Scientific revolution


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Scientific revolution

  1. 1. Scientific Revolution 1550 CE – 1800 CE
  2. 2. Background to Scientific Revolution• Until the 15th and 16th centuries, medieval scientists – known as “natural philosophers” – relied on the ancient works of Greece and works by Aristotle for their scientific knowledge• During the Renaissance, humanists mastered both Greek and Latin, which allowed them access to Roman works and works by people like Ptolemy, Archimedes, and Plato – all people who disagreed with Aristotle• Other developments also encouraged new ways of thinking – technical problems like how much weigh a ship could hold, and the invention of new instruments such as the telescope and microscope made fresh scientific discoveries possible• Another invention helped with the spread of new ideas – the printing press, which enabled new discoveries to be spread quickly throughout the western world• Mathematics also played a crucial role in the scientific revolution; there were numerous mathematicians in the scientific revolution who made discoveries and advances using mathematics
  3. 3. Scientific Revolution: Astronomy• Discoveries in astronomy would overturn the conception of the universe held by Westerners in the Middle Ages• Ptolemaic System – Ptolemy, who lived in the second century CE, was the greatest astronomer of antiquity; his ideas were used during the Middle Ages to construct a model of the universe that was geocentric – with the earth at the center, fixed and unmoving, while all the other planetary bodies revolved around the earth; • Ptolemy believed the universe was a series of concentric spheres – one inside the other; the spheres were made of a crystal-like transparent substance in which the heavenly bodies – pure orbs of light – were embedded; the moon was in the first sphere, Mercury in the second, Venus in the third and the sun in the fourth; beyond the tenth sphere was heaven, where God and all the saved souls resided – so God was at one end of the universe and humans at the other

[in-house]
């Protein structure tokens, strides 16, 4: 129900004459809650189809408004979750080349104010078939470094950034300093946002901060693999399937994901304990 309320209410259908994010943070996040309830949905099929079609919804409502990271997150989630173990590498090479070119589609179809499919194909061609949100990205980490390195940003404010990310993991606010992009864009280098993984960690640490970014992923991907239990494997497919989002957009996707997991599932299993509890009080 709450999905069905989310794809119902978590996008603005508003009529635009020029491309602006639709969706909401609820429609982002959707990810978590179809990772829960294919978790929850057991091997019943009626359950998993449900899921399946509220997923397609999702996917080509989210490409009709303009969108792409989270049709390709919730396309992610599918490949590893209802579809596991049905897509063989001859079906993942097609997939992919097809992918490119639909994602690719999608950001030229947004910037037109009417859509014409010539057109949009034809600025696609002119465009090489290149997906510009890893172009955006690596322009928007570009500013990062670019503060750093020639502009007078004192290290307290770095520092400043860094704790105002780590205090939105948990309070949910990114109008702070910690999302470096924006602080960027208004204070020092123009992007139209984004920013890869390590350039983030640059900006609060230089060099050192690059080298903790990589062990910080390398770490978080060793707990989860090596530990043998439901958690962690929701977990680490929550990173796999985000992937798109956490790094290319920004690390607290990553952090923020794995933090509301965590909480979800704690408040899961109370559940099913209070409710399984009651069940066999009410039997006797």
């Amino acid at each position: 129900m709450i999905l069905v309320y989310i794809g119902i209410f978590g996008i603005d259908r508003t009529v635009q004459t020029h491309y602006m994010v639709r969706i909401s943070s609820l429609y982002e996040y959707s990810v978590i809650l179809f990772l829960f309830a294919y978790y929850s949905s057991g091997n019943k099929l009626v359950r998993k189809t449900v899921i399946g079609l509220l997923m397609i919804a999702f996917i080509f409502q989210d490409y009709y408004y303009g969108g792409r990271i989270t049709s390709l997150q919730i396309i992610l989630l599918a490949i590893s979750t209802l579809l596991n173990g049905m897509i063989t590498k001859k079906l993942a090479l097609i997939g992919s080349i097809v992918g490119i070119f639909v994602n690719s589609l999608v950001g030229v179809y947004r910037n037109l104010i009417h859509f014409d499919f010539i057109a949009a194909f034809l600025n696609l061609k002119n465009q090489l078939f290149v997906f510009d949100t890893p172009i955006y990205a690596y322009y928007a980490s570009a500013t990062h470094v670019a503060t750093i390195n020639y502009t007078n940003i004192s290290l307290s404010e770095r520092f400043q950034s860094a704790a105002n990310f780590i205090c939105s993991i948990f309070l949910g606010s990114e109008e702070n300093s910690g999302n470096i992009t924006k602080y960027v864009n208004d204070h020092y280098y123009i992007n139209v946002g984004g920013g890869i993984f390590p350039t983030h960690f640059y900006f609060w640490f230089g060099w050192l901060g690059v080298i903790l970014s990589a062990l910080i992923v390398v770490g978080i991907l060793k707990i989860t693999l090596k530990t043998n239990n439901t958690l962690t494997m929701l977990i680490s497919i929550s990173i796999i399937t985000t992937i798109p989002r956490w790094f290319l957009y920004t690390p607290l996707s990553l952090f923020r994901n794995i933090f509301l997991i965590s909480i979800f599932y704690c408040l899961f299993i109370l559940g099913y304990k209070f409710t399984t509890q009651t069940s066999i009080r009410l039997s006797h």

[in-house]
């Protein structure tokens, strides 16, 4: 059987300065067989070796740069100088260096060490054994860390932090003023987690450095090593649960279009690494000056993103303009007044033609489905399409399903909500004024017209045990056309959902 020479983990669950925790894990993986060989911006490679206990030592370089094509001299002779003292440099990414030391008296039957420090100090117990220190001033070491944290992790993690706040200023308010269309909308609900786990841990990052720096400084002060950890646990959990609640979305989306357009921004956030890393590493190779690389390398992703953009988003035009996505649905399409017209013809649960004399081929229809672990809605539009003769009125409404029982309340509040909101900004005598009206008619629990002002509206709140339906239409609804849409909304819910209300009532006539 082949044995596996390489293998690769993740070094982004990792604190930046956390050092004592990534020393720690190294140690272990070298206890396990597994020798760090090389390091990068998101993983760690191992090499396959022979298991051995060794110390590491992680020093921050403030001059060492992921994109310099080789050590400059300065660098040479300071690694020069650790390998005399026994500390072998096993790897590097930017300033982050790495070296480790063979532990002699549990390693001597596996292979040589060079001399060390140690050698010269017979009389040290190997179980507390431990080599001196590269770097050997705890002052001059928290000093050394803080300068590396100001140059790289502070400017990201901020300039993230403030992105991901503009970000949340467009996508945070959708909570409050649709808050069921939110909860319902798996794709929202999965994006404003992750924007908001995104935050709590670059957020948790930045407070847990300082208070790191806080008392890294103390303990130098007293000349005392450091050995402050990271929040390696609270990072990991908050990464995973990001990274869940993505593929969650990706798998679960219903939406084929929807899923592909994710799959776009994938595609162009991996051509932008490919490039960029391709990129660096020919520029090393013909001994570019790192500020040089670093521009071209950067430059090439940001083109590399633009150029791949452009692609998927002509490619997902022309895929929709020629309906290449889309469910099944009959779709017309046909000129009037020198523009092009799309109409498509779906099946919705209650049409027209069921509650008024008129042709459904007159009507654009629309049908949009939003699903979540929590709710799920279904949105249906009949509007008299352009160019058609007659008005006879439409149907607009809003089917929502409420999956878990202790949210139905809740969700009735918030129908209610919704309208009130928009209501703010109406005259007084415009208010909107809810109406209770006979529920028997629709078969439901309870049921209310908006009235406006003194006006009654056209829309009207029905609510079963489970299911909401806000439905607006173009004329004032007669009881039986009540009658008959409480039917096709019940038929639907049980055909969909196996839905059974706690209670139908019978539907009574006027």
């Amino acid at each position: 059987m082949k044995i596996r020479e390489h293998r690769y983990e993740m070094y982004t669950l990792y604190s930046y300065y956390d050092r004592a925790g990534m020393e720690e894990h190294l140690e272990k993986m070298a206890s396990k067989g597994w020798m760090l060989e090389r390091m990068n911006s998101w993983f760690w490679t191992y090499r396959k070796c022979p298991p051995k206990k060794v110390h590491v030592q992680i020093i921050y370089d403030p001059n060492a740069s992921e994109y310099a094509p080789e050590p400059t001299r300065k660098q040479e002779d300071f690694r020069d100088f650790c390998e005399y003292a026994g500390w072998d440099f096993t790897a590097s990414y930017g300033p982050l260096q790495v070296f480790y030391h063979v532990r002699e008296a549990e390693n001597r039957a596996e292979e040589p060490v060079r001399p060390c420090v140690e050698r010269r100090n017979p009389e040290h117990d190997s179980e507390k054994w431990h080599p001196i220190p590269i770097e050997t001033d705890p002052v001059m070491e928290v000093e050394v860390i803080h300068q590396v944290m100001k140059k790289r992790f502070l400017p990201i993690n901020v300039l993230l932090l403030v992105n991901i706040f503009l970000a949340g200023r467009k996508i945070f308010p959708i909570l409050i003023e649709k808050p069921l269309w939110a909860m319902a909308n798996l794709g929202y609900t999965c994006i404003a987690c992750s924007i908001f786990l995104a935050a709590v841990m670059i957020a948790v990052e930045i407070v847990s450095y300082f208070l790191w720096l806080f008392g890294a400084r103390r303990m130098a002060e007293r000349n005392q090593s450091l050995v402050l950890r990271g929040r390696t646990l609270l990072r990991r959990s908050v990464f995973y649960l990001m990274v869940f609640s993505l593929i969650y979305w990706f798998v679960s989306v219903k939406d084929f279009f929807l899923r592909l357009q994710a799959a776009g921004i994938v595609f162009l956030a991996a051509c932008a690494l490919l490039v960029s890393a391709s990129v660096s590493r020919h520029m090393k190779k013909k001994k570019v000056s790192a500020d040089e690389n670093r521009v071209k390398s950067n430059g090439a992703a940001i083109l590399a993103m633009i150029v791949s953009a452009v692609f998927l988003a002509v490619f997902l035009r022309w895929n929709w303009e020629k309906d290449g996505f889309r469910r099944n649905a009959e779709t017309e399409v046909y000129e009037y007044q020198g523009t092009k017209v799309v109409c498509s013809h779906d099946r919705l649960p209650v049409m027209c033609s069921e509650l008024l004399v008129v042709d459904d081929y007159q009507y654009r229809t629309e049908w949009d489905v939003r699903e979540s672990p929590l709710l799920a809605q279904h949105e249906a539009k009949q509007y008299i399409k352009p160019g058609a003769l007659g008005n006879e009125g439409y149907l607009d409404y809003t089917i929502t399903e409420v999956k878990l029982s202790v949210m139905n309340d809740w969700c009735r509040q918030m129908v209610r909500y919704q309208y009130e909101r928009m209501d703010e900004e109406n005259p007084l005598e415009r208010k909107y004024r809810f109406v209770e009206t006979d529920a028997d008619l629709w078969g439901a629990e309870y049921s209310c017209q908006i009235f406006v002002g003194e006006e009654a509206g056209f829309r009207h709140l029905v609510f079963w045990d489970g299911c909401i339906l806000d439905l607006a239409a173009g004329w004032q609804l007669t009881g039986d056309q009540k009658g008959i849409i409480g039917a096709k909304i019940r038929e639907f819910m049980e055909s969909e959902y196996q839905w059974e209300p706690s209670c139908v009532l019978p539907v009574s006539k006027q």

4. 4. Scientific Revolution: Astronomy • In May 15643, Nicholas Copernicus published On the Revolutions of the Heavenly Spheres • Copernicus was a proponent of the heliocentric model, which had the sun at the center of the universe • Copernicus demonstrated that the sun was the center of the universe and that the planets revolved around the sun • He also demonstrated that the Moon revolved around the Earth Copernicus • He also proved the Earth revolved on an axis while it was moving around the sun • Johannes Kepler used detailed astronomical data to arrive at his laws of planetary motion • He confirmed the sun was the center of the universe and showed the orbits of the planets were not circular but elliptical; this became known as Kepler’s first law Kepler
  5. 5. Kepler’s Elliptical Model of the Solar System